Two of the most striking items in the exhibit are connected with the Booth family, America’s most famous clan of thespians in the mid-19th century. One is a costume (on loan from the Folger Shakespeare Library in Washington, D.C.) worn by Edwin Booth when he portrayed Iago, the conniving villain in Othello. Another is a program advertising Othello at McVicker’s Theater on January 29, 1862, starring Edwin Booth’s brother, John Wilkes Booth, in the title role.
In the midst of the Civil War, this Confederate sympathizer wore blackface as the Moor who’s besieged with jealousy. Reviews in the Chicago Tribune were glowing, reports Gage. “They loved him. They said if you loved Shakespeare, you had to see the new Booth brother. He was the toast of Chicago society at that moment.” Three years later, John Wilkes Booth achieved a different sort of fame, of course, killing President Lincoln and going down in history as a villainous assassin.
Moving into the 20th century, the Newberry’s exhibit includes rare movie footage and photos of the legendary Chicago ballerina and choreographer, Ruth Page, performing Three Shakespearean Heroines in 1939. The wordless piece starred Page as Lady Macbeth, Juliet from Romeo and Juliet and Catherine from Taming of the Shrew. “She thought the costume was really the key to the performance, and that the costume itself would inspire what the dance would look like,” Gage says. But after Page filmed herself, she was unsatisfied and decided against performing the piece in front of an audience. She gave the movie to dance critic Ann Barzel, and the Newberry obtained the rights to display it during this exhibit.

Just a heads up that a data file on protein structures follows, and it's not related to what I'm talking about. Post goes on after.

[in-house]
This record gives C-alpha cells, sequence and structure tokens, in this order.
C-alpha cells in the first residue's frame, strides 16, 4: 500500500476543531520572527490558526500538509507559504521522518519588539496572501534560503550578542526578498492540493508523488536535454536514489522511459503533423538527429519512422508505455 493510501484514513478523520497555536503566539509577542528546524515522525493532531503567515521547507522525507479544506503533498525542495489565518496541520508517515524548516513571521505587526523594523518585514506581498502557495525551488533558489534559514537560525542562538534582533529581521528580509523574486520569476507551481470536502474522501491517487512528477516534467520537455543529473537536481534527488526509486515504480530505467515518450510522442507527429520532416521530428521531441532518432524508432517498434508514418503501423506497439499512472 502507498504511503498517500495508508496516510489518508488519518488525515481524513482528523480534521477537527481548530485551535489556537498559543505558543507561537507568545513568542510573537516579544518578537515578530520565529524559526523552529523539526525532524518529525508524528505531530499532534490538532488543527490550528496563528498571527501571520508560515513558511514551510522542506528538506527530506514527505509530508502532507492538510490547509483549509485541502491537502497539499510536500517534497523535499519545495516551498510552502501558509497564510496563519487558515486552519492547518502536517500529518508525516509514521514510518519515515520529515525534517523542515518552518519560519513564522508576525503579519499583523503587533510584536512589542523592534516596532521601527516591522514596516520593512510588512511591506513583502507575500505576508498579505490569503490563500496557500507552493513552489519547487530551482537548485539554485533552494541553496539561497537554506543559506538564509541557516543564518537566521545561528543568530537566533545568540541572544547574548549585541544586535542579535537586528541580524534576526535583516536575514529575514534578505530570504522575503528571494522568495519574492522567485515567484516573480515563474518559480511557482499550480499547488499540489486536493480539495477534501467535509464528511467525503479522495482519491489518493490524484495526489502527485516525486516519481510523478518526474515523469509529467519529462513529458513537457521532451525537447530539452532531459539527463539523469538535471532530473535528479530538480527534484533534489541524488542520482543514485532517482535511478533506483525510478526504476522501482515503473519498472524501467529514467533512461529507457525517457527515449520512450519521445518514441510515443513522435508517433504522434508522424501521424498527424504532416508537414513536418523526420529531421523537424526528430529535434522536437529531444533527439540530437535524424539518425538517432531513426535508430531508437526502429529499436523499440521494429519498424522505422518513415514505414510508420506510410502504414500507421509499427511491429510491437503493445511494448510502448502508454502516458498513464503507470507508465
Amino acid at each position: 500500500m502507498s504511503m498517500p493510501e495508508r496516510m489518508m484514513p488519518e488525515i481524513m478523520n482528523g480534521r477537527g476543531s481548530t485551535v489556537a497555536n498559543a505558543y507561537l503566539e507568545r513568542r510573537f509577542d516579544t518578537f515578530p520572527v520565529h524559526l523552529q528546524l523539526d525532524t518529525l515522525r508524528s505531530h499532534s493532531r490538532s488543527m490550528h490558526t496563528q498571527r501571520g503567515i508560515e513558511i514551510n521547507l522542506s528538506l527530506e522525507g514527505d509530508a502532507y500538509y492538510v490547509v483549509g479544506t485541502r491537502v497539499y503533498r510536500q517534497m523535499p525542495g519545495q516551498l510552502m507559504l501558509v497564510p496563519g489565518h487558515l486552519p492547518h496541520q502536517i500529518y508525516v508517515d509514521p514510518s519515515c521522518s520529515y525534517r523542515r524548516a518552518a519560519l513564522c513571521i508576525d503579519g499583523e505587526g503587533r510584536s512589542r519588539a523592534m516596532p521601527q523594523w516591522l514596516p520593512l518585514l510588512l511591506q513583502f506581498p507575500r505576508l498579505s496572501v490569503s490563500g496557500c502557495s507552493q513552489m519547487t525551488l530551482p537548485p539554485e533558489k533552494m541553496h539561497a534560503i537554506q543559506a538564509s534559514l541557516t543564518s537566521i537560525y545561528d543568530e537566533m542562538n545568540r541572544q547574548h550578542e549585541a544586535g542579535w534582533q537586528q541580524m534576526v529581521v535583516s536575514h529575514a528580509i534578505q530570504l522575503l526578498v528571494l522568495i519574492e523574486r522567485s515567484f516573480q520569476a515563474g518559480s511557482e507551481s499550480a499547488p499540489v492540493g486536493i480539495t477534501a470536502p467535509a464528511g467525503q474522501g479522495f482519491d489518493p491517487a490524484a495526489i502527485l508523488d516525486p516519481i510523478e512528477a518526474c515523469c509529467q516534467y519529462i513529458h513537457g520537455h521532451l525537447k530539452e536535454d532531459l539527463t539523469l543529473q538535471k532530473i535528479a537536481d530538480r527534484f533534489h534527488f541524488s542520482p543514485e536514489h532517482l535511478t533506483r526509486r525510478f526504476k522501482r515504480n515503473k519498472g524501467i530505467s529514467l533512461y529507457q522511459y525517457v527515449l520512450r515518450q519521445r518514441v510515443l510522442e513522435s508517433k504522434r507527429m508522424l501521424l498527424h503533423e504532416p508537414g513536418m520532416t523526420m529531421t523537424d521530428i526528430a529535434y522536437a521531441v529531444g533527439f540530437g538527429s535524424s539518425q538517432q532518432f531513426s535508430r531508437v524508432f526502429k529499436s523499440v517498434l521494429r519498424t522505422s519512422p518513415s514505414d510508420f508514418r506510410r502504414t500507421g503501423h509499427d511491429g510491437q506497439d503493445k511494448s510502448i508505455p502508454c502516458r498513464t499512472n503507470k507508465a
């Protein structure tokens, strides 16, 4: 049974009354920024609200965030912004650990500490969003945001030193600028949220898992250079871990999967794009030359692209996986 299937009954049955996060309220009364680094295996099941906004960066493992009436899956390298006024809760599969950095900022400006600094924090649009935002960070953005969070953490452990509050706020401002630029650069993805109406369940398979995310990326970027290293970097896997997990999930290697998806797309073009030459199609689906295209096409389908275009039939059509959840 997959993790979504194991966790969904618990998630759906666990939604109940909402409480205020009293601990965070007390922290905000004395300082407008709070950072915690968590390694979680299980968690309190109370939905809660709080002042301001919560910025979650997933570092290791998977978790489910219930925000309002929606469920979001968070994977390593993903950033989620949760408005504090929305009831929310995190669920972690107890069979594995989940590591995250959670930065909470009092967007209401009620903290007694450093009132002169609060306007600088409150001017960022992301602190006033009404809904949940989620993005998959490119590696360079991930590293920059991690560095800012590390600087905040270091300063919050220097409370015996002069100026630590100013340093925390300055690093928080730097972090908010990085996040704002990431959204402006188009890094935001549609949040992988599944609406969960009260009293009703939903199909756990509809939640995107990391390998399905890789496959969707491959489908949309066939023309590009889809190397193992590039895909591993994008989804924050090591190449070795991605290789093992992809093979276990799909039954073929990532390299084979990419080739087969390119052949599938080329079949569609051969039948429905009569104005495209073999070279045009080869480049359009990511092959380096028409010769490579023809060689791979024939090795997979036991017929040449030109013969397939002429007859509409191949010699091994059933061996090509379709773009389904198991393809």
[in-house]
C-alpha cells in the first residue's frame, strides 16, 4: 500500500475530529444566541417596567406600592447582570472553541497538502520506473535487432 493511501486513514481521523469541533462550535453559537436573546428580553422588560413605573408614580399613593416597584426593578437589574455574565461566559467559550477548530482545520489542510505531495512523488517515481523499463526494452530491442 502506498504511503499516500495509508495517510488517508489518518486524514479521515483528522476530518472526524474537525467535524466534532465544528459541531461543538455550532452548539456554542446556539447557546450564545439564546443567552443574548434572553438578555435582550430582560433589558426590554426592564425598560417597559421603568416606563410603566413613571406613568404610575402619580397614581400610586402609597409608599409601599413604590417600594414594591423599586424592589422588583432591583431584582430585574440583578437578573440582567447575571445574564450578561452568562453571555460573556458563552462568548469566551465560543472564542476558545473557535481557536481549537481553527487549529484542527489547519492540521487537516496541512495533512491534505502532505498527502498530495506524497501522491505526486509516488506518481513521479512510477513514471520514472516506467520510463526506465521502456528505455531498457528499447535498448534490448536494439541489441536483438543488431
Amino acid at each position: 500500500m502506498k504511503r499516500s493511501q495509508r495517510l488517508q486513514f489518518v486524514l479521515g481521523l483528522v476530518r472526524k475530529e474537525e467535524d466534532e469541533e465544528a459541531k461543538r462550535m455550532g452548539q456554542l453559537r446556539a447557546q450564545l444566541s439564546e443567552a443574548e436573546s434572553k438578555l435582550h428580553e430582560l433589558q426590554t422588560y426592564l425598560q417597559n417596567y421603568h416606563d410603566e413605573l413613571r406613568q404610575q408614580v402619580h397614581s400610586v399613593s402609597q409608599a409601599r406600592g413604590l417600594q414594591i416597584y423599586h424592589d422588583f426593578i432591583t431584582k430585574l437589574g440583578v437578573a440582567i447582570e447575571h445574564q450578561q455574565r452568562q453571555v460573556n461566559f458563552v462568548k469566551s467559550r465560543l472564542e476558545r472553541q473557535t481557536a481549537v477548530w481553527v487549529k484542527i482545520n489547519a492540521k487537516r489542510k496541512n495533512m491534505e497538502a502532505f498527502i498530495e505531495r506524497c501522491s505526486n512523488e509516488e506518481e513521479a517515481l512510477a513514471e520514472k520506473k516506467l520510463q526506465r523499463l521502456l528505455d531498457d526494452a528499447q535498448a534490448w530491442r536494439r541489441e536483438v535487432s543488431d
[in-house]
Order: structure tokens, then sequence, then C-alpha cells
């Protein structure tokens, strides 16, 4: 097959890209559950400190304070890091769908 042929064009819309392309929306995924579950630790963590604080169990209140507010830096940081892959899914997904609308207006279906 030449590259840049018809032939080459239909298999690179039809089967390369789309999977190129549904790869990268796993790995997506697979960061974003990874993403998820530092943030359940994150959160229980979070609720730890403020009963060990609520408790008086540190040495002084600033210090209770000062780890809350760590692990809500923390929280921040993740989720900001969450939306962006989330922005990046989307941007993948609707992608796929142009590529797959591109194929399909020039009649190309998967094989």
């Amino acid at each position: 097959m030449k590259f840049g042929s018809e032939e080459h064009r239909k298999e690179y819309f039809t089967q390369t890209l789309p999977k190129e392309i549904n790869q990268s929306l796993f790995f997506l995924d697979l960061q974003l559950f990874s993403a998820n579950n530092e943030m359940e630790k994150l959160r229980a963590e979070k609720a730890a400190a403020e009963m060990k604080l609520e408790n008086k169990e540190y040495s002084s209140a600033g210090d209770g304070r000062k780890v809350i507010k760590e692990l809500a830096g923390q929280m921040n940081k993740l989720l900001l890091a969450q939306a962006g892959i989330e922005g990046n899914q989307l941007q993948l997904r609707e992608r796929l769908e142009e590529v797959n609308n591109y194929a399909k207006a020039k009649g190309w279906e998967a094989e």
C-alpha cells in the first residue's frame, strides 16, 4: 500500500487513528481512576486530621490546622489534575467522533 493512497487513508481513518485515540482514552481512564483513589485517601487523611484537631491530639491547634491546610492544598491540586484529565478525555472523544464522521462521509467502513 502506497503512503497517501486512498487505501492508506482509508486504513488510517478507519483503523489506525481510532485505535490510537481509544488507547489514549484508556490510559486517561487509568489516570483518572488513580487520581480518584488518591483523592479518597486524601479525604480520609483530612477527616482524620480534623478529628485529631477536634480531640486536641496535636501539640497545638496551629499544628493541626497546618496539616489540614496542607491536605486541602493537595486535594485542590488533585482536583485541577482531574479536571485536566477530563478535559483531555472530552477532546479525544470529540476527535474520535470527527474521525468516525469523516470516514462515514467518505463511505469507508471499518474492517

When the Newberry’s exhibit closes on December 31—and the yearlong Shakespeare 400 Chicago festival comes to an end—many of the items on display will go back into the Newberry Library’s collections. But that doesn’t mean you won’t be able to see them.
Items can’t be checked out, but anyone can sign up for a free registration and look at books and documents in the Newberry’s reading rooms. Those items include even such valuable pieces as the First Folio. Its actual title—missing an apostrophe in the playwright’s name—is Mr. William Shakespeares Comedies, Histories, & Tragedies, and it is one of 232 surviving copies. A Chicago collector named Louis H. Silver left it to the Newberry upon his death in 1963. The late actor Peter O’Toole visited the Newberry in 1997 and took a look at the First Folio, eyeing the pages filled with words he’d performed on stage and screen throughout his celebrated career. It’s said that O’Toole even kissed the book.
Kissing rare books isn’t encouraged at the Newberry, but Gage says it’s fine for visitors to turn the pages of the First Folio, getting a sense of what it felt like for someone to read those same words four centuries ago. “That was part of my reason for wanting to make the exhibition accessible,” she says. “I want to open people’s minds to what they can do at the Newberry.”